Many a newbie customer, fresh to the idea of buying something online, has to be reassured that their transaction is going to be safe and secure. The frenzy of anxiety about identity fraud has helped to maintain a certain level of public doubt and fear, even while online marketing has rocketed skyward in the last few years, and most people are confident these days about this once-new and uncertain buying-and-selling medium.
Now, though, even some more sophisticated presences on the web, seasoned online advertisers, are owning up to deep concern about an area of compromised security. Indeed, confidence among the internet advertising community has increasingly been shaken by the phenomenon of “clickfraud”. And worried advertisers can today point, in support of their complaints, to a survey by the market research company Outsell Inc of Burlingame, California.
The survey (published July 5th, 2006) claims that $800 million was spent by advertisers on bogus customer clicks. The claim will add to pressure already building among major advertisers who want websites, especially the big search sites Google and Yahoo, to do more to combat clickfraud and certainly to make a start by disclosing how serious a fraudulent practice it has become.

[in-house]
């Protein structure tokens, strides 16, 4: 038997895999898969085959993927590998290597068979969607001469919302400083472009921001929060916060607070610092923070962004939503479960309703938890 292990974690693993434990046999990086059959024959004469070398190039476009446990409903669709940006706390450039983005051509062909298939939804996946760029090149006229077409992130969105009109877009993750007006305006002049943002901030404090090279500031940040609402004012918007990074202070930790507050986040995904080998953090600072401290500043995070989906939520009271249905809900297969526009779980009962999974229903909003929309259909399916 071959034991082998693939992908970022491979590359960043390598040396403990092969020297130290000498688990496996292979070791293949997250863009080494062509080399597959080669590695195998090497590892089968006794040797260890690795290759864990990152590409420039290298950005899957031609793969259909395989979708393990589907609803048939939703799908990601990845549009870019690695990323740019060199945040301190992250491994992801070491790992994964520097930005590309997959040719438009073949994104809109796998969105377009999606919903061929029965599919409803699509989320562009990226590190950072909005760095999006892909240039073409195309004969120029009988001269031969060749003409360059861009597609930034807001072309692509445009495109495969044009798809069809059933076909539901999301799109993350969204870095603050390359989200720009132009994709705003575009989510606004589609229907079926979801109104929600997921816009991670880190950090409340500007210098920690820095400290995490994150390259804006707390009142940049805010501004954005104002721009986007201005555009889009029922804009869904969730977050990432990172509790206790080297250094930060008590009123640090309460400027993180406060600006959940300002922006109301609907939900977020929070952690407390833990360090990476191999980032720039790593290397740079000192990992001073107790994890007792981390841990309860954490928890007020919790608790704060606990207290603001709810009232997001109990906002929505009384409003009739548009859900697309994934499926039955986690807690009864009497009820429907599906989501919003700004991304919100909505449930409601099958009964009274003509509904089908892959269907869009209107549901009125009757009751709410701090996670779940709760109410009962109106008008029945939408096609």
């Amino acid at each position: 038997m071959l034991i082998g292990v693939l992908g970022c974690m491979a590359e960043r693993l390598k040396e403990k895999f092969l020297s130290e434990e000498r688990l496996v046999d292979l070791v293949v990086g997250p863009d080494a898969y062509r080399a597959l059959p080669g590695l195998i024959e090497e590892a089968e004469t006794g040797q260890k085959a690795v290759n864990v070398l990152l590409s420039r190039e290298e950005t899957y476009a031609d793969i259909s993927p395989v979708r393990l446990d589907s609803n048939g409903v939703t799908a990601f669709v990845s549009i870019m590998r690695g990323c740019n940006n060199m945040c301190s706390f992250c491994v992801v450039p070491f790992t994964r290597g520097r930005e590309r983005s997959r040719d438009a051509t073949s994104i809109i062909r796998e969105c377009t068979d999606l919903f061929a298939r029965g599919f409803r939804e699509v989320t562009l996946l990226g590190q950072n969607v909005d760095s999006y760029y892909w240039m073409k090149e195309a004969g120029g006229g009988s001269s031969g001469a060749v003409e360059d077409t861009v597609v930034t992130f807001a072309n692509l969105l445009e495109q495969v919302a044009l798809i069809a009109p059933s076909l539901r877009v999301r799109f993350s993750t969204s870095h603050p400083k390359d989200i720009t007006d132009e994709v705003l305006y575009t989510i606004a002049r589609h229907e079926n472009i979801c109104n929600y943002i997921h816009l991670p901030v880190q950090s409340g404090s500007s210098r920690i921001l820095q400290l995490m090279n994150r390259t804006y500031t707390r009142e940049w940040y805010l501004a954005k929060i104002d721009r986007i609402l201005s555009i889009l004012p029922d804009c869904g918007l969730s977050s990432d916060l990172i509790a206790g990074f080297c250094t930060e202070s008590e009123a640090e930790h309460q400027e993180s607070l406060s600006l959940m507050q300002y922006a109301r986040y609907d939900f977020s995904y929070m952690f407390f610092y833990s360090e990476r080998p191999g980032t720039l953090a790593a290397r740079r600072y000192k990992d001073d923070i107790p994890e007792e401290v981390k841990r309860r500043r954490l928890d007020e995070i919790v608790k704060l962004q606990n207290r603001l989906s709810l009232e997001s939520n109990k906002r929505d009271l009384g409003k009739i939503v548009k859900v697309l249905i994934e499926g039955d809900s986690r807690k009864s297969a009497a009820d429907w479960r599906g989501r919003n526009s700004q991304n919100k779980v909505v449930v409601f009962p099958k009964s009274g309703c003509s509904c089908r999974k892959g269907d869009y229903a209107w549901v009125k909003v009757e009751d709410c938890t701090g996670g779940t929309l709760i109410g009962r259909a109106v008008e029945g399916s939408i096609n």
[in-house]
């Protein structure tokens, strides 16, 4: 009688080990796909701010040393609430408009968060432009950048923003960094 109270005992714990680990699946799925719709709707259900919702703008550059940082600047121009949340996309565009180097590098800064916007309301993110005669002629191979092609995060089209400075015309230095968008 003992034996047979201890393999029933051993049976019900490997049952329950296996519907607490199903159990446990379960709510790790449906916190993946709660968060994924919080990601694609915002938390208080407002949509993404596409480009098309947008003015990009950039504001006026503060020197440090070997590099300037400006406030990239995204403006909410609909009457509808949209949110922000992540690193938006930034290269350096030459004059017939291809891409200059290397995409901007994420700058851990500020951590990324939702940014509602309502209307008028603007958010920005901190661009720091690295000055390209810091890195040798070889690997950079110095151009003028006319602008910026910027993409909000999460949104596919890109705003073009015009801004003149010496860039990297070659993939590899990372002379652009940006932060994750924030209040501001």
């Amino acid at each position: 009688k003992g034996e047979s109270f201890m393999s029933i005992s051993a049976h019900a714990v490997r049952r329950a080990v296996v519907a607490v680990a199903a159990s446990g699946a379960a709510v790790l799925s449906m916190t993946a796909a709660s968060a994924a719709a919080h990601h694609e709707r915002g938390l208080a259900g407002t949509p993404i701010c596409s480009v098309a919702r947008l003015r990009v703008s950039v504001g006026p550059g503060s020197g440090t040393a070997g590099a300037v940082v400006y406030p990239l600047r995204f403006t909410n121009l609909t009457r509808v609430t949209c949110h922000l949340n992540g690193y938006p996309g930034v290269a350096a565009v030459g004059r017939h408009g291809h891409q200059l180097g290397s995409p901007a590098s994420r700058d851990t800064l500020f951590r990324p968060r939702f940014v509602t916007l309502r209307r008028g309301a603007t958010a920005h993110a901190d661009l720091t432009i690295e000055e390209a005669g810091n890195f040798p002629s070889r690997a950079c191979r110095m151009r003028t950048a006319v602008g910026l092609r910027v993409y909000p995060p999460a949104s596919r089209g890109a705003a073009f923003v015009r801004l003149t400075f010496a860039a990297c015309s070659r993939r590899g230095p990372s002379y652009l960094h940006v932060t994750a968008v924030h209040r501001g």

It takes two basic shape. One is a spoiling act, by which a scammer repeatedly clicks on an ad placed by a rival company so the rival ends up being overcharged (since they will often have a pay-per-click agreement with the search engine.) The other is more directly rewarding for fraudsters, as they can place ads for which they’ve bought Google or Yahoo space on their own sites, and then repeatedly click on them themselves to get an inflated share of the revenue.
Outsell’s report says that an estimated 14.6 percent of all clicks are turning out to be bogus. Three-quarters of the 400-plus advertisers surveyed told the researchers they had found themselves to be victims of such a scam at least once.
Google is staying very quiet on the issue, and Yahoo is simply reassuring advertisers that its automated filters already do a good policing job to ensure its clients don’t get overcharged. The Outsell survey suggests that some advertisers, at least, are not reassured, and are cutting back, or considering cutting back, on their search advertising because of the problem.
If the fraud is anything like as pervasive as the survey suggests, them the industry as a whole, with pay-per-click now amounting to a $5.5 billion business overall in the US, needs to take it very seriously, very soon.